us.  You, Porthos, will fire when they are close.  We shall have brought
down, at the lowest computation, eight, before the others are aware of
anything - that is certain; then all, there are five of us, will dispatch
the other eight, knife in hand."

"And poor Biscarrat?" said Porthos.

Aramis reflected a moment - "Biscarrat first," replied he, coolly.  "He
knows us."

Chapter XLVIII:
The Grotto.

In spite of the sort of divination which was the remarkable side of the
character of Aramis, the event, subject to the risks of things over which
uncertainty presides, did not fall out exactly as the bishop of Vannes
had foreseen.  Biscarrat, better mounted than his companions, arrived
first at the opening of the grotto, and comprehended that fox and hounds
were one and all engulfed in it.  Only, struck by that superstitious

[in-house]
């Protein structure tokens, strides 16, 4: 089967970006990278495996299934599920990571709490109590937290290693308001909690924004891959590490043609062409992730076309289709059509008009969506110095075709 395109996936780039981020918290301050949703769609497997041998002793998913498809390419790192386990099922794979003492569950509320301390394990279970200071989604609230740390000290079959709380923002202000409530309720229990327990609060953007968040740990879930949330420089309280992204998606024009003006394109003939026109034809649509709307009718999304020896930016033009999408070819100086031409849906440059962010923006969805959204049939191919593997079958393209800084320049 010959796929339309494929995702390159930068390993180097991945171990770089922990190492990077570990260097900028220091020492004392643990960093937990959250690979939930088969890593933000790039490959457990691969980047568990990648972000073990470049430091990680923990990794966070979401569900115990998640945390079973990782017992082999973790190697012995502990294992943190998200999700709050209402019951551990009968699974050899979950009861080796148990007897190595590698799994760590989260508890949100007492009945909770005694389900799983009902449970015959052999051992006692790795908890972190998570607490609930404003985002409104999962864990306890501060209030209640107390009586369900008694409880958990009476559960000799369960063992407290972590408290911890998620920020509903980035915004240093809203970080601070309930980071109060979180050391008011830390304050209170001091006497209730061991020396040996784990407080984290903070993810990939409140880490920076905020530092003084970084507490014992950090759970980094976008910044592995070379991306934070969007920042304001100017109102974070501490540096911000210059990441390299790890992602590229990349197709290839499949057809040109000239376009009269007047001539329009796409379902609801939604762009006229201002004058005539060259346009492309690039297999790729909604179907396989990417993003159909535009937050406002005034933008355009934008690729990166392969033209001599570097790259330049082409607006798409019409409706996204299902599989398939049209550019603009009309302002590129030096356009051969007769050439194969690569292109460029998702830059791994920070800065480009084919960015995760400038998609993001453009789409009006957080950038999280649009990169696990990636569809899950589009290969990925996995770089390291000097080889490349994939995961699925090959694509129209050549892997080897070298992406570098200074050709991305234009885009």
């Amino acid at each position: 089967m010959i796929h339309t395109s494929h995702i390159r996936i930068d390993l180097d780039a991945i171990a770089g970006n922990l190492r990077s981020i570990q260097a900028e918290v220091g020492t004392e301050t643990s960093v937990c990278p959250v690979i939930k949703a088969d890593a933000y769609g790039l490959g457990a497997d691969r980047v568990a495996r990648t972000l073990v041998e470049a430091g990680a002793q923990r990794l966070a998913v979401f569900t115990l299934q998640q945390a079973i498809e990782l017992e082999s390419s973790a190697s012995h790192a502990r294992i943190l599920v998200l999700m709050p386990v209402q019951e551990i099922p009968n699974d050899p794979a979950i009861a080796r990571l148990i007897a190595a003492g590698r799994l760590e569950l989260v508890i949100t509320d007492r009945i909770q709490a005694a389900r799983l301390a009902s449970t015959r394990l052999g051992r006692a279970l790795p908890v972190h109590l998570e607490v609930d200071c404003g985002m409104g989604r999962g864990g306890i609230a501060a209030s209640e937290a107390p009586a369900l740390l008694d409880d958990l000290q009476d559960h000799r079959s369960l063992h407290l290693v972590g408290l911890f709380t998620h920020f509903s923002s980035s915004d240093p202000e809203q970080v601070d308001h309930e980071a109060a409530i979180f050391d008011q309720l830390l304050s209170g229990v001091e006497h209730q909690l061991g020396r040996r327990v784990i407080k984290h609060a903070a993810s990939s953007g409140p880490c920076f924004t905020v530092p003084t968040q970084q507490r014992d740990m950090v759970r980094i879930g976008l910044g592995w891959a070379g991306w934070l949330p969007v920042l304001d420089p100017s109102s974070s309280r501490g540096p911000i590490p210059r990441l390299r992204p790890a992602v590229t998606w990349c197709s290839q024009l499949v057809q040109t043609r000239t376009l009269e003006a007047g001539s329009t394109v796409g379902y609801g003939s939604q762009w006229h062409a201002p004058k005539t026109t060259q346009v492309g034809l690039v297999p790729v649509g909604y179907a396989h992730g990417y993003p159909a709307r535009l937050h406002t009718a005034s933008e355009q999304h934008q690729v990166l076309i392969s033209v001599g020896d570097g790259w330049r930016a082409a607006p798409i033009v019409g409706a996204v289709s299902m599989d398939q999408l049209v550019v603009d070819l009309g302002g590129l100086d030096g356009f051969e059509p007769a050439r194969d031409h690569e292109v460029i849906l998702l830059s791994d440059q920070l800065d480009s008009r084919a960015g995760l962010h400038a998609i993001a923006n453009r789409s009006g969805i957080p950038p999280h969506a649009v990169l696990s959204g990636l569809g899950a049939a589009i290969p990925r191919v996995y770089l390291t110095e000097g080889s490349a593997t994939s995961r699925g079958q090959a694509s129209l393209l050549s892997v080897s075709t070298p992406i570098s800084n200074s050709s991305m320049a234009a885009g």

terror which every dark and subterraneous way naturally impresses upon
the mind of man, he stopped at the outside of the grotto, and waited till
his companions should have assembled round him.

"Well!" asked the young men, coming up, out of breath, and unable to
understand the meaning of this inaction.

"Well!  I cannot hear the dogs; they and the fox must all be lost in this
infernal cavern."

"They were too close up," said one of the guards, "to have lost scent all
at once.  Besides, we should hear them from one side or another.  They
must, as Biscarrat says, be in this grotto."

"But then," said one of the young men, "why don't they give tongue?"

"It is strange!" muttered another.

"Well, but," said a fourth, "let us go into this grotto.  Does it happen
to be forbidden we should enter it?"

"No," replied Biscarrat.  "Only, as it looks as dark as a wolf's mouth,